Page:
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John Babcock

From Simple English Wikipedia, the free encyclopedia
Jack Babcock
John Babcock in 1920
Birth nameJohn Henry Foster Babcock
BornJuly 23, 1900
Holleford, Ontario
DiedFebruary 18, 2010 (aged 109)
Spokane, Washington
Buried atWashington State Veterans Cemetery
Allegiance Canada
 United States
Service/branchCanadian Expeditionary Force
Years of service1916–1918
Unit146th Battalion
Young Soldiers Battalion
Battles/warsWorld War I

John Henry Foster "Jack" Babcock (July 23, 1900 – February 18, 2010) was the last living Canadian veteran who fought in the First World War. He became an American citizen in 1946.

Born on July 23, 1900, Mr. John "Jack" Babcock grew up on a farm near Kingston, Ontario as part of a family of 13 children. When he was quite young, his father died in a tree-cutting accident. Despite this devastating loss, Mr. Babcock went on to bravely serve his country in the First World War before moving to the United States where he settled in Spokane, Washington.

He was 15 years old when he joined the 146th Battalion of the Canadian Expeditionary Force in Sydenham (near Kingston), Ontario. A few months later, he arrived in England. He was transferred to reserve battalions and ended up with the Boys Battalion in 1917, waiting until he turned 18 to go to the front lines. The war ended first. Mr. Babcock would later move to the United States, where he served in the United States Army from 1921 to 1924. Mr. Babcock married Dorothy after losing his first wife, Elsie, in the late 1970s.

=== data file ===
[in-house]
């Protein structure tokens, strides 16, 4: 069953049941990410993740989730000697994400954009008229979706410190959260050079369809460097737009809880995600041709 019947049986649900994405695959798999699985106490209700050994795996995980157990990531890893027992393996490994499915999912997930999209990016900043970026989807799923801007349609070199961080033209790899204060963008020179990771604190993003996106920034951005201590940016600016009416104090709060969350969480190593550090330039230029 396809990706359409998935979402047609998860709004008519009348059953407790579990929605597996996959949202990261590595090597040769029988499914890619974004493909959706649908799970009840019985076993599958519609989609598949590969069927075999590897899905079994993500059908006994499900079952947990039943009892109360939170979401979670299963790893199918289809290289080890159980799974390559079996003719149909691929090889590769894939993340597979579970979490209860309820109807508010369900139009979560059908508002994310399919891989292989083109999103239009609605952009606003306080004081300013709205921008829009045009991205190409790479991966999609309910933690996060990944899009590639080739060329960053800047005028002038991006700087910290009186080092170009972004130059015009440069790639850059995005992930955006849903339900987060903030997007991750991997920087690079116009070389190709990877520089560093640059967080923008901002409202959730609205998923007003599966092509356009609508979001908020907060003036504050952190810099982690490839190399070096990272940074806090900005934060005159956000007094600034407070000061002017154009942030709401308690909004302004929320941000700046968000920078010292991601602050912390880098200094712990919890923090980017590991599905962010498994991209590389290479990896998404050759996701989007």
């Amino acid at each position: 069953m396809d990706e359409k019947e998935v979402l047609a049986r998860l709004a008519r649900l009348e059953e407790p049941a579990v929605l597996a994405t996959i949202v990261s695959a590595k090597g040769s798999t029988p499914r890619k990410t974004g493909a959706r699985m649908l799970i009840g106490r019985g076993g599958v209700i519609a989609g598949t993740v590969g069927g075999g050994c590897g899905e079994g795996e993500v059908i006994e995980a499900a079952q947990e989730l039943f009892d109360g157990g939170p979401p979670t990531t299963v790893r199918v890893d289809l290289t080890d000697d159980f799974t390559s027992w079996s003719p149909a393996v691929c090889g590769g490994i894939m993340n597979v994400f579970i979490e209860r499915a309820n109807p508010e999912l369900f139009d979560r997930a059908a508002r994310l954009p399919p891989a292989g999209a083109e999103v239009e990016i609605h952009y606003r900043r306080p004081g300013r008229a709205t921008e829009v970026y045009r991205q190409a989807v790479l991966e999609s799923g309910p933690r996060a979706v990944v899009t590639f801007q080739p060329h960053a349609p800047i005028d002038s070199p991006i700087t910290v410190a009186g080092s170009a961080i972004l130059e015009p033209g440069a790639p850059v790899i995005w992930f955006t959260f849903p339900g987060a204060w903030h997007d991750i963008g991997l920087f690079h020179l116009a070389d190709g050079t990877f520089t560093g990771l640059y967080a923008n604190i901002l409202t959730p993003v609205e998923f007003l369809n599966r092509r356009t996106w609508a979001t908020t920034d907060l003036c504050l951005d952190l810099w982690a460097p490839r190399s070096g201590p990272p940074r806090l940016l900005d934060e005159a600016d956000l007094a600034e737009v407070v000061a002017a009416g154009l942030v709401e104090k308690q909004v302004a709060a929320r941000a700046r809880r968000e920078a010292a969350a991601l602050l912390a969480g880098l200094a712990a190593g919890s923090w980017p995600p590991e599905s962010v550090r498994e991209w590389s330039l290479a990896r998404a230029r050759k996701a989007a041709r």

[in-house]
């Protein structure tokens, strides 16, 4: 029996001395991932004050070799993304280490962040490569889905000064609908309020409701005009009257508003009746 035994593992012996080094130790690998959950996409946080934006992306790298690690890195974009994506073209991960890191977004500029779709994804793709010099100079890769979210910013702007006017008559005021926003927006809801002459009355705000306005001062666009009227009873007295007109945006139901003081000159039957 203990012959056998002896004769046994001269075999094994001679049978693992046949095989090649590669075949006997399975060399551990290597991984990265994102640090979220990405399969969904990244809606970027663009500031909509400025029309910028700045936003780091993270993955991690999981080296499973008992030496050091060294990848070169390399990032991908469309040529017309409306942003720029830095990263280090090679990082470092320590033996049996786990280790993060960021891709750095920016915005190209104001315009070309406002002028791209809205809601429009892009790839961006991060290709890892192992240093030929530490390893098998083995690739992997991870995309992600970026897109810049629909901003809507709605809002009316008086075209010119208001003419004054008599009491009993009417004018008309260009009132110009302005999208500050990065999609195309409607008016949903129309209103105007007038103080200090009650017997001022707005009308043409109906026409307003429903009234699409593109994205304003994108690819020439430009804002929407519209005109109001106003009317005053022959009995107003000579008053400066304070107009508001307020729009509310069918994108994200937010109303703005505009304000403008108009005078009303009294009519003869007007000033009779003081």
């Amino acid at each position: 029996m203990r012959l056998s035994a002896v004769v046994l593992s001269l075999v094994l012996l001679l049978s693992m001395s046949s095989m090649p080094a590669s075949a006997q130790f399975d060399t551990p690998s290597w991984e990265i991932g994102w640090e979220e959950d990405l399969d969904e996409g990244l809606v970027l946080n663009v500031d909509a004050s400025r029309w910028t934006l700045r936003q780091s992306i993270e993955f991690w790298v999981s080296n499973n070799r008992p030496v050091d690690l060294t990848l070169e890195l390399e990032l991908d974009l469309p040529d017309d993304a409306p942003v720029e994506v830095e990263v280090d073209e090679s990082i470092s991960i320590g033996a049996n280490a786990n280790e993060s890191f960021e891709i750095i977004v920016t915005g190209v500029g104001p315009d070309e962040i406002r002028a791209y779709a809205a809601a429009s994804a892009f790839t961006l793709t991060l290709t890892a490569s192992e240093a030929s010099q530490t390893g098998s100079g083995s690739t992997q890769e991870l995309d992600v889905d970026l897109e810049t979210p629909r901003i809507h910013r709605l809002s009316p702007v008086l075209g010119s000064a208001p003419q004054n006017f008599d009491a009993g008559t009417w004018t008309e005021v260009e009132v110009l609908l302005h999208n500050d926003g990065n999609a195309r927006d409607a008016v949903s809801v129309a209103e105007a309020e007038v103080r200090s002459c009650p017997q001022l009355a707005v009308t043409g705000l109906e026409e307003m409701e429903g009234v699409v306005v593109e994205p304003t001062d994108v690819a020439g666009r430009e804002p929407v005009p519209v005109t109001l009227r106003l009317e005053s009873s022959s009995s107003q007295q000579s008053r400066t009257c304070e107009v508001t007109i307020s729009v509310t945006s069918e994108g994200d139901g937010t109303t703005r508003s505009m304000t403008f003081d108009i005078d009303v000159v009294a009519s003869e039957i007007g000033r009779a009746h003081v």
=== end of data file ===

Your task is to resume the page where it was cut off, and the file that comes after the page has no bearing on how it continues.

Mr. Babcock read voraciously and, in recent years, completed his high school degree via correspondence courses. He had also taken local college courses. He could recite the alphabet backwards without hesitation and spell out his name in Morse code. He enjoyed travelling with his wife and taking daily walks to keep in good shape. He took up flying lessons and became a pilot when he was 65!

In April 2008, the Minister of Veterans Affairs awarded Mr. Babcock a Minister of Veterans Affairs Commendation. Later that year, a small ceremony was held in May at Mr. Babcock's home, where his Canadian citizenship was reinstated. Another accolade came in September 2008 when the Royal Canadian Regiment Association honored Mr. Babcock with the honorary title of regimental patriarch. This was the first time the title of regimental patriarch was given in Canada.[1]

References[change | change source]

  1. Veterans Affairs Canada. "Last Known Canadian First World War Veteran - The First World War - History - Remembrance - Veterans Affairs Canada". www.veterans.gc.ca. Archived from the original on November 15, 2017. Retrieved April 15, 2017.